Life is Wonderful

Contributor: Matt Pearce

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I woke to the screaming. My mother’s pleading in answer to my father’s shouting. They were at it again. I knew it was hopeless to try to sleep. Every angry word by my father reverberated through the house. I sometimes could see the rafters shake with each rise in pitch. I could imagine the spittle being sprayed out by his screaming throat hitting my Mother’s face, sticking to her like evil ooze. Dribble she could not wipe away without facing further abuse.
Ever since he lost his job last month at the car factory, spending any kind of money turned him into an unstoppable monster. Last week, the sink clogged and my father was forced to call a repairman. For the last few days he had been repeating, “We can’t afford it,” and when he looked at me as he said it, I could imagine his hands squeezing my throat in blame.
The previous morning, as I sat next to him at the breakfast table sipping on orange juice and trying to choke down the pasty oatmeal my mother made me, I almost considered asking him if I could go on a field trip with my class to the Natural History Museum. The cost was a minimal five dollars, but as he read his paper, he found something in it that caused him to explode, “Damn it to Hell! For that price we could have gotten a new sink!” I quickly swallowed the question, deciding I wouldn’t join my classmates, but stay at the school in a room by myself being babysat by the weird, P.E. teacher, Mr. Jones.
I got out of bed and tiptoed to my door. I peeked out and could see my parents’ shadows doing an angry tango in the kitchen. I eased out and headed to Tommy’s room. When he wasn’t in his bed, I knew where he would be. I inched towards his closet and pulled on it gently, knowing if I did it too hard, it would send a loud creak throughout the house, alerting our father to us being awake.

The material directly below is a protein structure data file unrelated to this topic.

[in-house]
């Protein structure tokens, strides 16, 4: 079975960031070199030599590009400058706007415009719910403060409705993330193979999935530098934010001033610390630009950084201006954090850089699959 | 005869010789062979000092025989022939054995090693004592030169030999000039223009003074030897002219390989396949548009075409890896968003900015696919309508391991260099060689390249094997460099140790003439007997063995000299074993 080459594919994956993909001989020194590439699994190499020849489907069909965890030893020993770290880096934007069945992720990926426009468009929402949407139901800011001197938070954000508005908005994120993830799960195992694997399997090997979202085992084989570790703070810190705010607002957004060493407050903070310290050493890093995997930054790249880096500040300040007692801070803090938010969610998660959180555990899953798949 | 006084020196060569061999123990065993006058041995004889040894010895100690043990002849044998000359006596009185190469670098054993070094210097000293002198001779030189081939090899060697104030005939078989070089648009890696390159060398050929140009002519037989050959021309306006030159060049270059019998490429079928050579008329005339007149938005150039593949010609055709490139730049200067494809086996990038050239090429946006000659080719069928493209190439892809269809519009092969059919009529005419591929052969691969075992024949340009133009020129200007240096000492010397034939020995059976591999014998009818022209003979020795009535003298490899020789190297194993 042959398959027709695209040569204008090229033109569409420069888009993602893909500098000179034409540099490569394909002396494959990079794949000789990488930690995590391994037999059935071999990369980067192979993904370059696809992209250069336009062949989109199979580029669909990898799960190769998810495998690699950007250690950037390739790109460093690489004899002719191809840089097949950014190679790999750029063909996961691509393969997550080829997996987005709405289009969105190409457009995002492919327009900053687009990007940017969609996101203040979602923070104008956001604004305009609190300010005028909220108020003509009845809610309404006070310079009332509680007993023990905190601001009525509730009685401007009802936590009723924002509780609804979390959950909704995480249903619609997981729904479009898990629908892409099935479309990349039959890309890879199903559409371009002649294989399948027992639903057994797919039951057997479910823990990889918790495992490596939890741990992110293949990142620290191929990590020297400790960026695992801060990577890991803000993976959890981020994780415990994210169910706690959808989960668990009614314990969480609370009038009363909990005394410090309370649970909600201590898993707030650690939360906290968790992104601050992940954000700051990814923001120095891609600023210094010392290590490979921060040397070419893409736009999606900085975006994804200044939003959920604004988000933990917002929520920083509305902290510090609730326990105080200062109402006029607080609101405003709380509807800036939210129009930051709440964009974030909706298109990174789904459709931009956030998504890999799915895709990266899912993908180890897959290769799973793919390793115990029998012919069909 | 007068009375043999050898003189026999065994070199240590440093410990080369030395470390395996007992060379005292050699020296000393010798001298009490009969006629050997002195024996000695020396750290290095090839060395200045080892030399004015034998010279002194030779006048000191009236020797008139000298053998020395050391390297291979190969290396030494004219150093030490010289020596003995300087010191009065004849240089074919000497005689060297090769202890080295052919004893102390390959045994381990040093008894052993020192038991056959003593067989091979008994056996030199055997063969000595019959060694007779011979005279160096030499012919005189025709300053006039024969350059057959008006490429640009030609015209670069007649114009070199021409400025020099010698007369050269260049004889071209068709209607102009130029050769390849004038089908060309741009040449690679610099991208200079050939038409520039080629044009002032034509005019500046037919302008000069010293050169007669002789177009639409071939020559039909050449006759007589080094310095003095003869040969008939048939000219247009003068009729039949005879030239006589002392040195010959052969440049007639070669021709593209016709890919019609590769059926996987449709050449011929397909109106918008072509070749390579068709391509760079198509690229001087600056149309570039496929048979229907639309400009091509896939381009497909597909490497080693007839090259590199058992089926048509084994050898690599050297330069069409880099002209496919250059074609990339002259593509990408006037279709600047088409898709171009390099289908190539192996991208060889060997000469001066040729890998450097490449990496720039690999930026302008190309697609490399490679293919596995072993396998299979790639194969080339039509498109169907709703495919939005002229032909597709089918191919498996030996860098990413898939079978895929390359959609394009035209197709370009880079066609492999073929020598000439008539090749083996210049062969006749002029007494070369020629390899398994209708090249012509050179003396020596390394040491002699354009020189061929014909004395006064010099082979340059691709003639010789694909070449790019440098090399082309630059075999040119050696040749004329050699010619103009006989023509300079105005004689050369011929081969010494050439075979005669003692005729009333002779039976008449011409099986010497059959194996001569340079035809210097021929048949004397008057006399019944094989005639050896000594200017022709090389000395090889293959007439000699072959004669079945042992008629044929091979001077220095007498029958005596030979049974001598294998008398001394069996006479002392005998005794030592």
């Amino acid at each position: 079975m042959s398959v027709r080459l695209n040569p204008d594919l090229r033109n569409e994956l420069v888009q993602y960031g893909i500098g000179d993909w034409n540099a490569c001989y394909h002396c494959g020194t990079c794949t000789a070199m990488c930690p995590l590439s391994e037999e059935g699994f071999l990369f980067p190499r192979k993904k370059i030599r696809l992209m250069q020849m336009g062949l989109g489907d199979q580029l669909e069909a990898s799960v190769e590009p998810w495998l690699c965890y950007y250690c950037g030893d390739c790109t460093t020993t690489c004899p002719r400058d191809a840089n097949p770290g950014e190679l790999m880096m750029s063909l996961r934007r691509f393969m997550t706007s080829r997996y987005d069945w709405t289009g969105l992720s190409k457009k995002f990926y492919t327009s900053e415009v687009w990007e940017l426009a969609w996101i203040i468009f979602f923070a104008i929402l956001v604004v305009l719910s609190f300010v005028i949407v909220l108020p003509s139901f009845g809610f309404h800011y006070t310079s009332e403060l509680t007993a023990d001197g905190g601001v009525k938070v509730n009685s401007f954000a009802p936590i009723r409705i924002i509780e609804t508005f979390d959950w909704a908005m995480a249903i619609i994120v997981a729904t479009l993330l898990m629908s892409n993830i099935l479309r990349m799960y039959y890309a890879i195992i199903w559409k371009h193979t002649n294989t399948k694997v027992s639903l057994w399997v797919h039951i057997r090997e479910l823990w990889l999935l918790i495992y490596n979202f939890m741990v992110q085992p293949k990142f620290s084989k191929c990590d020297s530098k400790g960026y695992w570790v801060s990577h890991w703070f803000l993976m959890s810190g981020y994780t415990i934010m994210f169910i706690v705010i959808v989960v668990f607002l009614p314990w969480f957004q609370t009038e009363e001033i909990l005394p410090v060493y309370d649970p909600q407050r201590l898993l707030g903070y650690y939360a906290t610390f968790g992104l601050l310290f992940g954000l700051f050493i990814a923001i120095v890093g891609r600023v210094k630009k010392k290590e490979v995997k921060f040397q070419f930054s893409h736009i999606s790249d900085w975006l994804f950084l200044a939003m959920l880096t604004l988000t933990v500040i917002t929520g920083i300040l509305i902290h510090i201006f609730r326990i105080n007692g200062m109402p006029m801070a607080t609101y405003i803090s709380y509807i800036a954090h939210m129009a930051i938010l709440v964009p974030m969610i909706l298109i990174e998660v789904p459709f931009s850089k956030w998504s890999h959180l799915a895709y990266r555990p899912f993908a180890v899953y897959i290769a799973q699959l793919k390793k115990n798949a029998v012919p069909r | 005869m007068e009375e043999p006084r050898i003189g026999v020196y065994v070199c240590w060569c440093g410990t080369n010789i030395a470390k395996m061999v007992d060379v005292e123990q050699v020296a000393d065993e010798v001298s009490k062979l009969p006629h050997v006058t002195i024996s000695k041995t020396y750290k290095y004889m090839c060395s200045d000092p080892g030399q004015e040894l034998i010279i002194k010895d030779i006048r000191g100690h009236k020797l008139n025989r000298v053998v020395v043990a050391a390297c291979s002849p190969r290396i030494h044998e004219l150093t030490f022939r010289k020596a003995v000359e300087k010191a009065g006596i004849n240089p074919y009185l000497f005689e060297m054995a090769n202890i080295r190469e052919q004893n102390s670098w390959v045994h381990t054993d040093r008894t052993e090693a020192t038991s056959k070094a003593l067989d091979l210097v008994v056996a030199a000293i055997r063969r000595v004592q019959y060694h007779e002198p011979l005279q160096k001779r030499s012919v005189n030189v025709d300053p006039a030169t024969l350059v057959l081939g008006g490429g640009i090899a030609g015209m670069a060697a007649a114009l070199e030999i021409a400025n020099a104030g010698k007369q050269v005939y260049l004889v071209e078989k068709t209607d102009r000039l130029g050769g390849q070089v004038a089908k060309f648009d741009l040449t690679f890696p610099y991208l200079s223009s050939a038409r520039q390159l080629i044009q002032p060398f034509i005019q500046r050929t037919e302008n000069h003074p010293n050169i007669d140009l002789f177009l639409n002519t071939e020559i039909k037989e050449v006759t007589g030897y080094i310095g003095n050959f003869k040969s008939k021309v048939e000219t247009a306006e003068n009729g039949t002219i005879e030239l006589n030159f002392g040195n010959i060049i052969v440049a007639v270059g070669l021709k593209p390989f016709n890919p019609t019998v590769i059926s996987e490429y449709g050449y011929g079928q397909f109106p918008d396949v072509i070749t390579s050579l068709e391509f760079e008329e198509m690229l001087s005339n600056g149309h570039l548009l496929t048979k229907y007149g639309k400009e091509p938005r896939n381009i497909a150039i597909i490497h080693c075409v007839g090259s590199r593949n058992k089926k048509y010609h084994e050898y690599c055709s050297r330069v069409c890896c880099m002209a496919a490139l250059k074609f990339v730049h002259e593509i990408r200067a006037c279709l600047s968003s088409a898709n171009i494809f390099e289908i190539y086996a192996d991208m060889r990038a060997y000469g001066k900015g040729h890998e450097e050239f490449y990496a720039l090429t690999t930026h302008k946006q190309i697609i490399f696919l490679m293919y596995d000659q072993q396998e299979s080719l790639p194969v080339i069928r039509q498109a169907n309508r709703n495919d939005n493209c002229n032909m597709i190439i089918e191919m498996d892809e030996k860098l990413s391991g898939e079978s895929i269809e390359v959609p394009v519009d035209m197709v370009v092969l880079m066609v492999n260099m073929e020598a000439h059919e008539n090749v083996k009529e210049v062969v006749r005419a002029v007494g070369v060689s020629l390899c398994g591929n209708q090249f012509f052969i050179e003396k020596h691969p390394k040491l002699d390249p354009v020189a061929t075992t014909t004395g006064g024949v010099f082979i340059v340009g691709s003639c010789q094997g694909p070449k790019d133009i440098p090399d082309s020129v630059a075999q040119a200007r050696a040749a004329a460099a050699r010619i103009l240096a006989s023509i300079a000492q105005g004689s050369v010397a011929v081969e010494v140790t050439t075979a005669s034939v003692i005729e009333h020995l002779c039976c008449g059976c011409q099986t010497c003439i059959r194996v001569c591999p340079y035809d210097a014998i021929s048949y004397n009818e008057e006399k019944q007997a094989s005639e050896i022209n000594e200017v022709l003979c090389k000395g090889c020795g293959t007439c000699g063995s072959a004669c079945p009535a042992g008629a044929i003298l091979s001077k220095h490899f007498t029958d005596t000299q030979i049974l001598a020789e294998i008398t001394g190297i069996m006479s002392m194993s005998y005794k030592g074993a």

Tommy sat on the floor with a bag of jellybeans in his lap, his fingers in his ears, and his head bowed with his eyes closed as if saying a prayer. I nudged him with my foot and he jolted in fear. His eyes relaxed as he saw me and I took my seat next to him.
“Hi Jimmy,” he mumbled. His eyes were puffy and red from crying. He offered me the bag of jellybeans. “Want one?”
“No,” I replied.
“Jellybeans are a fruit,” he said. “That’s what Mommy always says.”
I smiled. Our mother always had jellybeans with her and always used this little joke to make us laugh and to pacify us every time me or Tommy were upset about something.
“How long do you think it’s going to be this time?” Tommy asked.
“I don’t know,” I said.
“Do you think they’re going to get divorced?” he asked with his voice etched with concern.
“I don’t know,” I said again.
“If they did, do you think they would split us up? One of us living with Daddy and the other with Mommy?”
“I don’t think it will come to that,” I said. “They’ll work through it. They always do,” I said without any conviction. However, it was enough to convince the young mind of my little brother.
“I don’t know what I would do without you Jimmy,” he said and I could hear the tears coming back in his voice.
I put my arm around him trying to soothe him when I noticed how quiet it had become. “Do you hear that?” I asked him.
“What?” he asked sitting up and looking around. “I don’t hear anything.”
“Exactly,” I replied. “They’re not fighting anymore.”
The door to the closet opened and both of us leaned back looking for a place to hide from the violent hurricane that was our father.
“There you two are,” we heard the sweet voice of our mother say. “I should have guessed you two would be in here.”
I studied my mother and noticed a fresh bruise on the side of one of her cheeks. When she saw me staring, she covered it with one hand. With a forced smile she said, “Let’s get you two back in bed.”
“Mommy, what’s wrong?” Tommy asked.
“It’s nothing,” she said as she helped Tommy get back in bed. I stood back as she tucked him in.
“Is Daddy always going to be mad at you?”
“No sweetie,” she said and I could hear her choking on her words. “Someday, everything will be perfect. Someday, life will be wonderful.”
She looked to me for confirmation. “Isn’t that right Jimmy?”
“Yeah,” I shot back knowing it was all for Tommy’s sake.

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Matt Pearce was born and raised in Chickasha, OK. For the last few years he has been living in Central Florida with his wife and kids. He holds a BA in English: Creative Writing from the University of Central Florida and is currently pursuing and MFA in Creative Writing from Full Sail University.
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